10 simple and effective financial resolutions for 2023

As the festivities draw closer and 2022 comes to an end, are you wondering: “what financial new year resolutions can I make in 2023 to help me get more from my money?”. If you are, read on to discover 10 simple but effective resolutions you may want to consider.

1. Form a habit

According to research, it takes an average of 66 days to form a habit, which means the best resolution you could make might be to stick with your new commitment. Typically, starting small is a good way to create a positive habit, as you’ll probably find it easier during the early stages.

For example, if you want to start saving, start by putting a smaller amount aside as you’re more likely to stick with it. This then increases the chances of you fulfilling your pledge and saving larger amounts later on.

2. Use a budget

Using a budget is an excellent habit to get into. Budgeting allows you to understand how much money is coming into your accounts and how much is leaving them. 

This ensures that you can meet your financial commitments without having to rely on credit cards or loans to bail yourself out when you accidentally overspend and can’t meet your overheads.

3. Organise your paperwork

Being organised is an excellent financial habit. If you currently have piles of paperwork, organising them and filing them away so that you know where they are when you need them is an important new year resolution.

This doesn’t mean keeping all of your paperwork in the same place though; for security reasons, it might be better not to. Shred any discarded paperwork and dispose of it securely.

You may want to consider asking your pension provider or bank whether you can go paperless, or scan any documents to create a digital version. These could then be kept securely on your computer.

Once you have organised your paperwork, maintain the habit of keeping on top of it.

4. Pay down debt

Another good habit to consider is paying down as much of your debt every month as you can. This could save you thousands of pounds in interest and help improve your credit rating.

If you can clear credit cards at the end of every month, you will typically not pay any interest at all.

5. Create an emergency fund

Regularly contributing towards a “rainy day” fund is good financial practice. The Covid pandemic and recent economic events demonstrate that life doesn’t always go to plan, which is why it’s important to have enough money to stay financially afloat when things go awry.

It’s usually best to have between 3 to 6 months’ worth of expenditure in an easily accessible account, although this depends on your circumstances. The money can then be used to deal with the unexpected without relying on expensive credit cards or loans.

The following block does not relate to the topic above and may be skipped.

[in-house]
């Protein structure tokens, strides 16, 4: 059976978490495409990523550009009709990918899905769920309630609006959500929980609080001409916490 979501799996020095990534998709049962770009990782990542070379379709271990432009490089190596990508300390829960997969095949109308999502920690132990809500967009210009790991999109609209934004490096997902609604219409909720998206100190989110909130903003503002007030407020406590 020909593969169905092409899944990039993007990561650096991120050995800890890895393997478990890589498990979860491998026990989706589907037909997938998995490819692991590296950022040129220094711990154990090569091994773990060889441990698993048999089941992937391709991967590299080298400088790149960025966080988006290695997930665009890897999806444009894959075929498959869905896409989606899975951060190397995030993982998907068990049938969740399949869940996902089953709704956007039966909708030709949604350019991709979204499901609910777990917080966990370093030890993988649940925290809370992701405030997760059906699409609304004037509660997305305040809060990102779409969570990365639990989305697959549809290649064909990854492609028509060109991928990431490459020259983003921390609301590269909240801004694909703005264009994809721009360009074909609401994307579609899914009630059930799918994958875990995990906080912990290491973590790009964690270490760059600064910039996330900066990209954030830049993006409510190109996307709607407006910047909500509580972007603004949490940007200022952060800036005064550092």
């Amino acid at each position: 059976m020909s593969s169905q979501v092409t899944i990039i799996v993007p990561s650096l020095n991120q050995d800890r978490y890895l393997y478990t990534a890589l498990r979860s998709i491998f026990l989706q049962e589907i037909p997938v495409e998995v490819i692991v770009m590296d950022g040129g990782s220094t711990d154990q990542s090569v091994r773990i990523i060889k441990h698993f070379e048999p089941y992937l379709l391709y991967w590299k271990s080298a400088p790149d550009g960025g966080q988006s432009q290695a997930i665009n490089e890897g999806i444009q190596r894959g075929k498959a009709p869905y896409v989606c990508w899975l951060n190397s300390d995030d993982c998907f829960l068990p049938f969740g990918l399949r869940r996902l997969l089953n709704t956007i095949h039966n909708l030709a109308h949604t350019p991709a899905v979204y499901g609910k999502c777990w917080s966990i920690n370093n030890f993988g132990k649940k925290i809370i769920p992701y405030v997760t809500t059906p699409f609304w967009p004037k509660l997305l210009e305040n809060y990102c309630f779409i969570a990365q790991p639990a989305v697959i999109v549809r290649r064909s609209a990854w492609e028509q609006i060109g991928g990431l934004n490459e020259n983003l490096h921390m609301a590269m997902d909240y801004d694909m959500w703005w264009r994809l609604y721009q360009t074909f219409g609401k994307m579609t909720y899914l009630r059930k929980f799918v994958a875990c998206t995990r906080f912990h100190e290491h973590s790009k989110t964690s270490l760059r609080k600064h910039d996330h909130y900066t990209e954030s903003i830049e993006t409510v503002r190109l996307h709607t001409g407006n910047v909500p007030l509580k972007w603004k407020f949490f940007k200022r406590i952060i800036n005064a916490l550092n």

6. Check your pension regularly

Checking your pension on a regular basis provides a better idea of how it’s performing and whether it will provide the lifestyle you want when you retire. A financial planner can explain whether your retirement fund is living up to expectations and provide options if it’s not.

Furthermore, a planner can help you maximise the tax relief pensions provide, which means that every £100 you contribute only costs you £80 if you’re a basic-rate taxpayer. If you’re a higher-rate taxpayer it costs just £60, and an additional-rate taxpayer may only pay £55.

As you can see, maximising tax efficiency could help you increase the value of your pension pot in a relatively short period of time.

7. Pay yourself first

Instead of seeing how much surplus cash you have at the end of the month, and transferring that into your savings, investments, or pension, pay yourself first. Set up a payment that comes out of your account on payday, and then manage your monthly expenditure based on what is left.

This will help ensure that your financial future lives up to expectations.

8. Adopt the “30-days rule”

If you enjoy shopping but suffer from buyer’s remorse later, you may want to consider the 30-day rule.

When you see something you would like, instead of buying it straight away, commit to buying it in 30 days if you still want it. During the period, consider carefully why you want it, and if at the end of the period you still do, go ahead. 

9. Consider investing your money

Historically, investing money has tended to expose it to greater growth potential than placing it in cash savings. Research by Schroders showed that between the start of 1952 and the end of May 2022, UK equities returned 11.7% a year on average while cash averaged 6% a year. 

While you can invest a lump sum, you may also want to consider making regular contributions to investments. That said, investing should not be entered into lightly, and please remember that past performance is no guarantee of future performance.

10. Work with a financial planner

The best way to get your finances in shape for 2023 and beyond is to work with a trusted financial planner. They can help you define your goals and create a wealth strategy that will help you achieve them.

Get in touch

If you would like to discuss these and other ways you could get more from your money in 2023, please email me at a.douglass@grosvenorconsultancy.co.uk or telephone 01793 766 123. Alternatively, call my mobile on 07525 177 046, I’ll be happy to help. 

Please note that while I offer high standards of service and ensure that any solution I recommend is right for you, I’m also a busy mum, so work Mondays and Tuesdays only.

Please note

This article is for information only. Please do not act based on anything you might read in this article. All contents are based on our understanding of HMRC legislation, which is subject to change.

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